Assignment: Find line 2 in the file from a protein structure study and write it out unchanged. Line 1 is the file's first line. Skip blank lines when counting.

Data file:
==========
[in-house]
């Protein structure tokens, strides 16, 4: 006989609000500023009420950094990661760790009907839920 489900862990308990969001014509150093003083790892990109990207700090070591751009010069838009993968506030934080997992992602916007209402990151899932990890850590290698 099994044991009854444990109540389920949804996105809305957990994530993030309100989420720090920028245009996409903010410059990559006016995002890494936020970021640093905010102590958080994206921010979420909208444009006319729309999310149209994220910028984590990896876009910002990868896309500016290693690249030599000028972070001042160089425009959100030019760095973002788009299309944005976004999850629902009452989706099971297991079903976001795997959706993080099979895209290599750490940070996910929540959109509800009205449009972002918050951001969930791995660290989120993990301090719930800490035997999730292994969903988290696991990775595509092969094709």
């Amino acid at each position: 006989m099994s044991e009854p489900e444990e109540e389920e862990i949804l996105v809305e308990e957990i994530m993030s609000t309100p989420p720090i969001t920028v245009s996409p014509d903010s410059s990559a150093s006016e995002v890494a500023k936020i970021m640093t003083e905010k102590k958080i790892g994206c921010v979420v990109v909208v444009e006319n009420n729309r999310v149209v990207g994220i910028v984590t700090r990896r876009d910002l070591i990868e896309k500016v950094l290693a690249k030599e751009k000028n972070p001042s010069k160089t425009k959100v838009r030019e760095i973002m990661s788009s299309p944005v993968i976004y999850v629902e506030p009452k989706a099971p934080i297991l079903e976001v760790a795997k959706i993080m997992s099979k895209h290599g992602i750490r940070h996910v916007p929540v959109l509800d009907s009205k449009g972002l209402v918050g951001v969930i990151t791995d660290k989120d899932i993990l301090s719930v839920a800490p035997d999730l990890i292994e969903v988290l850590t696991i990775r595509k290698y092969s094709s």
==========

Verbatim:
């Protein structure tokens, strides 16, 4: 006989609000500023009420950094990661760790009907839920 489900862990308990969001014509150093003083790892990109990207700090070591751009010069838009993968506030934080997992992602916007209402990151899932990890850590290698 099994044991009854444990109540389920949804996105809305957990994530993030309100989420720090920028245009996409903010410059990559006016995002890494936020970021640093905010102590958080994206921010979420909208444009006319729309999310149209994220910028984590990896876009910002990868896309500016290693690249030599000028972070001042160089425009959100030019760095973002788009299309944005976004999850629902009452989706099971297991079903976001795997959706993080099979895209290599750490940070996910929540959109509800009205449009972002918050951001969930791995660290989120993990301090719930800490035997999730292994969903988290696991990775595509092969094709």